Originality/value

To the best of the authors’ knowledge, this is the first study that examines the impact of mandatory CSR spending on earnings management.

Details

Review of Accounting and Finance, vol. 20 no. 2
Type: Research Article
ISSN: 1475-7702

Keywords

Book part
Publication date: 13 August 2007

Timothy B. Folta and Jonathan P. O’Brien

We examine a central tenet of real option theory – whether real options influence managerial thresholds for investment. In contrast to prior studies that have focused on…

Abstract

We examine a central tenet of real option theory – whether real options influence managerial thresholds for investment. In contrast to prior studies that have focused on whether real options influence discrete investment decisions, our focus is on empirically isolating real options’ effects on thresholds. In particular, we examine the real options inherent in acquisition decisions. Our model posits that there are good reasons why we might expect there to be information asymmetry around the value of real options. Accordingly, if managers have unique information about growth options we might expect to observe them lowering their thresholds, perhaps to the point where they are willing to accept negative market returns. We further expect that the degree of information asymmetry for firm-specific growth options should be higher than for industry-specific growth options. Finally, we believe that managerial thresholds will be more prone to influence from growth options than deferment options. While thresholds are unobservable, we are able to isolate the effects of real options on acquisition thresholds by borrowing a method used originally in labor economics to isolate the determinants of reservation wages. Using a sample of over 28,000 acquisitions in the U.S., we find strong support for the model. These findings suggest that firms with low thresholds may choose to acquire despite comparatively low expected performance.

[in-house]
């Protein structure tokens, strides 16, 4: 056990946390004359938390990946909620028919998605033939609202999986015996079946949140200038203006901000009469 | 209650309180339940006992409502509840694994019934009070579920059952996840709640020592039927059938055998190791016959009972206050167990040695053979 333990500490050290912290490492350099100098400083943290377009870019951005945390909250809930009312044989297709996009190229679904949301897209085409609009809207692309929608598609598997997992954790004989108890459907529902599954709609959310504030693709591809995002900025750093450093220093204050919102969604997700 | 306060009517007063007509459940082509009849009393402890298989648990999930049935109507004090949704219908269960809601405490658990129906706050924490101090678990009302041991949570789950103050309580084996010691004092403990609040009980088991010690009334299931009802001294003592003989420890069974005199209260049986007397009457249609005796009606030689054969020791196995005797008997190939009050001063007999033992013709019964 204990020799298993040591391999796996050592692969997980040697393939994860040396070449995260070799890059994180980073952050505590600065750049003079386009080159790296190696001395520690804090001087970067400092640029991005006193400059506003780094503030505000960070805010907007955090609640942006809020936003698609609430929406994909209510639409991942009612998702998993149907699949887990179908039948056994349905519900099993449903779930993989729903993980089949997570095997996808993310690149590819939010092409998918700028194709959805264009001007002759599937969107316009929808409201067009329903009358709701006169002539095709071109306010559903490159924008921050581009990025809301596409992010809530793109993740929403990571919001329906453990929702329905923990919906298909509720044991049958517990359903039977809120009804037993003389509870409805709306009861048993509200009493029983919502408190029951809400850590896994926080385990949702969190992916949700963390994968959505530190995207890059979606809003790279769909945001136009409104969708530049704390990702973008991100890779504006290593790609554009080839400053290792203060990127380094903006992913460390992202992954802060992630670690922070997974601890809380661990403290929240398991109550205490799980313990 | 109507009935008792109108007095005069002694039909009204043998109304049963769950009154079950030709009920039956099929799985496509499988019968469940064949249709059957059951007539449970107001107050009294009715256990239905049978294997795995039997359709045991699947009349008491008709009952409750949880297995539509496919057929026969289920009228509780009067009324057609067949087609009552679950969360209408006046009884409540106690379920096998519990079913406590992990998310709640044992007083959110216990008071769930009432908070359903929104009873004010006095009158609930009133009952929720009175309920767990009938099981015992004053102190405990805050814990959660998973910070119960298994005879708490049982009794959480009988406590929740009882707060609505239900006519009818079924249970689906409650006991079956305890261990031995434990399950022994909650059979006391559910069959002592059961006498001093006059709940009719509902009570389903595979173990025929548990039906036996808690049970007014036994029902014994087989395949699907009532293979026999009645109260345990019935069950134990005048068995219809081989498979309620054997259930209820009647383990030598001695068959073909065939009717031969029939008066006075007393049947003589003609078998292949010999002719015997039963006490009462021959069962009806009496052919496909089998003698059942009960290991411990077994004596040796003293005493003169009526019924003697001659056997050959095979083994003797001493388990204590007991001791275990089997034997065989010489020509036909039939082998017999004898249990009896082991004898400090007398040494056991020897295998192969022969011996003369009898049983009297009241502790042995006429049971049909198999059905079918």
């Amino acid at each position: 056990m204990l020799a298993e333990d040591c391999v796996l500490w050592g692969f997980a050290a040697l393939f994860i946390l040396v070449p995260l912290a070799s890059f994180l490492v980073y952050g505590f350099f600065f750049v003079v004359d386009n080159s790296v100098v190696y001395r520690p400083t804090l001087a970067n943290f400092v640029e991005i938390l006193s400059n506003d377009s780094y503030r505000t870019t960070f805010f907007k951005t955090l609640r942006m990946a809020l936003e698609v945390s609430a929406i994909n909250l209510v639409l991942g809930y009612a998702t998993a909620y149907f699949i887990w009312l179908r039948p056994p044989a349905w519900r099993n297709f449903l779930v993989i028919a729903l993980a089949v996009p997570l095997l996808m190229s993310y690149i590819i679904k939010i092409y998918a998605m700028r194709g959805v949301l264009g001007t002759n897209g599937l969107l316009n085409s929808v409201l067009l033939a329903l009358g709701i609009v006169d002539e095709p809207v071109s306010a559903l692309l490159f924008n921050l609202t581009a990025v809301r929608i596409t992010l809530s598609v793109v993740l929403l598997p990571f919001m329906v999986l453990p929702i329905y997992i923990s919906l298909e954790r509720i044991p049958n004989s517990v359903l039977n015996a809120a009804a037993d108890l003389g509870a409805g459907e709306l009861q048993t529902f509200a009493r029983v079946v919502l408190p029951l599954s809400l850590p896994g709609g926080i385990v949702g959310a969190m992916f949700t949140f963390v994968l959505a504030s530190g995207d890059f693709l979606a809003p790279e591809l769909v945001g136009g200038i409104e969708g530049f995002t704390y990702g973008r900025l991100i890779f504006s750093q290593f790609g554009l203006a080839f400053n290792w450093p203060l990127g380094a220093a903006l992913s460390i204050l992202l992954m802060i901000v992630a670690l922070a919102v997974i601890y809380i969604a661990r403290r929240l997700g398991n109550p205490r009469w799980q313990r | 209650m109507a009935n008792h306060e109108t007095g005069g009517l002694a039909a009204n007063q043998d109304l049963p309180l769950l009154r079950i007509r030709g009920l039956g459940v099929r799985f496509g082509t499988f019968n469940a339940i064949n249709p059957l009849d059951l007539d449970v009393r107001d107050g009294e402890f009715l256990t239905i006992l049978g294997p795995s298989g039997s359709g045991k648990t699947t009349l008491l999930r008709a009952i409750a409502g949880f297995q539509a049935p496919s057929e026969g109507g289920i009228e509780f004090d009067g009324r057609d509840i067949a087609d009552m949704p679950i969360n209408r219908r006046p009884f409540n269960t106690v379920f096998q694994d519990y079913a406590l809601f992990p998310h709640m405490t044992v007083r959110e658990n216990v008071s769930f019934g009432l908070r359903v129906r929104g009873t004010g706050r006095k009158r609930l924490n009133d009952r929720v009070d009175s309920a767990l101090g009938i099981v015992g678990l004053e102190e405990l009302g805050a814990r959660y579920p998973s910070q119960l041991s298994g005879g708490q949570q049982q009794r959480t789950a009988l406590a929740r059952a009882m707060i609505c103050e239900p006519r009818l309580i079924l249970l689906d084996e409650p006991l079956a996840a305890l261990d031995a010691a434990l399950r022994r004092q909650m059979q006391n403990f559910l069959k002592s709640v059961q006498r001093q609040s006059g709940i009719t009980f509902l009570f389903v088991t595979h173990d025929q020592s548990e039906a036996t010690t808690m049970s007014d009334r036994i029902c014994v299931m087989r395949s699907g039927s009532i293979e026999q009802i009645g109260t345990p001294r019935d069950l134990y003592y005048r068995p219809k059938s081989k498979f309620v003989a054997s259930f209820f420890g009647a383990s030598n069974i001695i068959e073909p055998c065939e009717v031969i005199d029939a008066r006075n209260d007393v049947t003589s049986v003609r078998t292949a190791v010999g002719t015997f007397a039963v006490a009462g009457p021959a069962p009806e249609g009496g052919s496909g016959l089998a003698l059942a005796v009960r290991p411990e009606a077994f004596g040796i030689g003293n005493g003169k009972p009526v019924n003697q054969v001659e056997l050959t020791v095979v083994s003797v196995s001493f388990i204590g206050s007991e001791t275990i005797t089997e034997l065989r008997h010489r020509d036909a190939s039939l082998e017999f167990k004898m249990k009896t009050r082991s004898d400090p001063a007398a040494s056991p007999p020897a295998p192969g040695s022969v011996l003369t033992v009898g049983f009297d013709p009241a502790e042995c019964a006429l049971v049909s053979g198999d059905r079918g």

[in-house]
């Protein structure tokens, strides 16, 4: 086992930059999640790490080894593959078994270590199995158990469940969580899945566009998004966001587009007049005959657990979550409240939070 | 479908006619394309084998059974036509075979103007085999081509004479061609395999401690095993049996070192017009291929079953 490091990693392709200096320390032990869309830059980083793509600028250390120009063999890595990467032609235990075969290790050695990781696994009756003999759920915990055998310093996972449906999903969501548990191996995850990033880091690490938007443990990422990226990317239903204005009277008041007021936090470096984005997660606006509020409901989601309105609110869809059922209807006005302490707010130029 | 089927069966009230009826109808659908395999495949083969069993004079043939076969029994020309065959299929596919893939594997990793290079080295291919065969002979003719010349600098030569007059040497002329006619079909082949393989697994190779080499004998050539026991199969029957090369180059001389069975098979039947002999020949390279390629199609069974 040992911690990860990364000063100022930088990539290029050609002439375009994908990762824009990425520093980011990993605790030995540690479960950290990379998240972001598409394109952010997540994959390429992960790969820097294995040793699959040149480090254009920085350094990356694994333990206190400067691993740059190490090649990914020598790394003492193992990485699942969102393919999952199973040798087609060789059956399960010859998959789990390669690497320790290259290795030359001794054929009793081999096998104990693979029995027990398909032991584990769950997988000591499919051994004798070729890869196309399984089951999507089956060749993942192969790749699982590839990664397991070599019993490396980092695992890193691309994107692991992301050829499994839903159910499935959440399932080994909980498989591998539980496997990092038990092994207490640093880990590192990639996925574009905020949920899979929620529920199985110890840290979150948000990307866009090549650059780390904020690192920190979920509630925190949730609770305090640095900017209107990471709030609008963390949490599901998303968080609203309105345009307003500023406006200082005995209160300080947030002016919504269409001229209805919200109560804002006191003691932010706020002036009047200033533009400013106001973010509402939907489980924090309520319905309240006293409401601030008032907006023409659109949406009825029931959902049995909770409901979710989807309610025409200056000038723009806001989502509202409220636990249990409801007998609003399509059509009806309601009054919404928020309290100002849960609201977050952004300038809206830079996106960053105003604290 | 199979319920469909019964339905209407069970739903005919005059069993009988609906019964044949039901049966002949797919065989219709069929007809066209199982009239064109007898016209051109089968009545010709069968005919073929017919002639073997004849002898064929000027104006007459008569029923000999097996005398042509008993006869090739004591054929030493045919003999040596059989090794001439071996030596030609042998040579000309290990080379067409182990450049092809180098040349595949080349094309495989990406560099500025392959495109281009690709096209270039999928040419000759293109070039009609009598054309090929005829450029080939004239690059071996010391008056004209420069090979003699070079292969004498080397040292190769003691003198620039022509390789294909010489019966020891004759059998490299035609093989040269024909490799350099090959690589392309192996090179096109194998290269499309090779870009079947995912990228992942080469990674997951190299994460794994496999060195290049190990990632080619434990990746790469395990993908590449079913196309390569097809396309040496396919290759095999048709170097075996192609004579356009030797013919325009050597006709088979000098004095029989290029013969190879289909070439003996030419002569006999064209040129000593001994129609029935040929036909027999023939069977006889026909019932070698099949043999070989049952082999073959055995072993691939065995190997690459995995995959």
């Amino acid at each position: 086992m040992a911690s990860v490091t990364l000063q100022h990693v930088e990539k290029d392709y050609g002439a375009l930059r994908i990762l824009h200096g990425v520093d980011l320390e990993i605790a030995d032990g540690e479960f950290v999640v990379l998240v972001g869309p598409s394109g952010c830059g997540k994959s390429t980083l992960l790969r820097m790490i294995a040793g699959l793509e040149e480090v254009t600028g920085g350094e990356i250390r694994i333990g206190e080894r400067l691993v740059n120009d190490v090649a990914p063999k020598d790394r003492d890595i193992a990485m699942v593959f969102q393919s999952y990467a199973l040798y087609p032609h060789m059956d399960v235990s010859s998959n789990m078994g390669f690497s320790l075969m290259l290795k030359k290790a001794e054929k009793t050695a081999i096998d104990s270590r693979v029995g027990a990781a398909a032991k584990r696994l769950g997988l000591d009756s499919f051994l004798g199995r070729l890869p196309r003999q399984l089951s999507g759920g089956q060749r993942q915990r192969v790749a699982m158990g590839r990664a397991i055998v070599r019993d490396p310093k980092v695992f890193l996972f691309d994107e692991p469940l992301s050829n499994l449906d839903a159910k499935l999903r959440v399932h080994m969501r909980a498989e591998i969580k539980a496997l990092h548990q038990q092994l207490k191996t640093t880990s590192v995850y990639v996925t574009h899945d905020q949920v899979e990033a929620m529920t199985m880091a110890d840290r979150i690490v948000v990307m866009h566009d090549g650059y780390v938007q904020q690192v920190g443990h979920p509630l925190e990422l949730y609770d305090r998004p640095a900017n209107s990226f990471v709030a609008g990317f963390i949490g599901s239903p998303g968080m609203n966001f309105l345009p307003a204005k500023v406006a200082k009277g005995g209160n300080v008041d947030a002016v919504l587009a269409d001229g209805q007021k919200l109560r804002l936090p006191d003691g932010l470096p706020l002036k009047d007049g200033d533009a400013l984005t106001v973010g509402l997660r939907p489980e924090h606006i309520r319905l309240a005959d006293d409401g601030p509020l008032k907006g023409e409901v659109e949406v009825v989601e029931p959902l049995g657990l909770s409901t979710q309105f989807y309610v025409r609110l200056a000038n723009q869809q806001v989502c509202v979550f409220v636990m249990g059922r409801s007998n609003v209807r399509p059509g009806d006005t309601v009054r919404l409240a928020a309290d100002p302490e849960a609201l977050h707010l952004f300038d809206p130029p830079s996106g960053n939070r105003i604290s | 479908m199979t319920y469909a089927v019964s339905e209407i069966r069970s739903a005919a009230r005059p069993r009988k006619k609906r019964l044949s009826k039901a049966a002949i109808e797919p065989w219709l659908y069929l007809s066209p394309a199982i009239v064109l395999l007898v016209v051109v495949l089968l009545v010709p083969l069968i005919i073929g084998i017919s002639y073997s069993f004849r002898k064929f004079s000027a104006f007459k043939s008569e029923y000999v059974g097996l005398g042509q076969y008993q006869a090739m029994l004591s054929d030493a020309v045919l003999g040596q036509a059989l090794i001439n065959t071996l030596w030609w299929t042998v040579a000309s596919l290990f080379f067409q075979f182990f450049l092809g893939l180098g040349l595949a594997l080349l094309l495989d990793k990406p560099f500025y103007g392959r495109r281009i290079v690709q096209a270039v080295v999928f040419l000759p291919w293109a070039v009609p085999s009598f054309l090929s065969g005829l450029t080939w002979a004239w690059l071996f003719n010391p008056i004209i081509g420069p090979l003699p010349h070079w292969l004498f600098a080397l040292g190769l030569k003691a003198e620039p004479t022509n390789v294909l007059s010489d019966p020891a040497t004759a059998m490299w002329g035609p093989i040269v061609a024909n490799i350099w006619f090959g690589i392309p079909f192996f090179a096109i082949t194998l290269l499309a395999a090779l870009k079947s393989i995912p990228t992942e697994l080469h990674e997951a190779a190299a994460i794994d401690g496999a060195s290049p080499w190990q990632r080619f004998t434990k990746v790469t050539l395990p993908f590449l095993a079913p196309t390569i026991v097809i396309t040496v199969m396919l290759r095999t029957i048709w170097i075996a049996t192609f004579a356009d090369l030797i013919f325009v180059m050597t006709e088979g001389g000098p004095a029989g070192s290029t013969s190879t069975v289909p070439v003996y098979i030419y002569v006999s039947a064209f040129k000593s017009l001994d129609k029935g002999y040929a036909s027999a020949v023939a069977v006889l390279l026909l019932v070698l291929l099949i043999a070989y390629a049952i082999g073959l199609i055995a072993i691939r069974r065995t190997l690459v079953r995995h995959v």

Details

Real Options Theory
Type: Book
ISBN: 978-0-7623-1427-0

Article
Publication date: 30 July 2020

Xiaoxue Zhou, Yu Li and Yao Zhang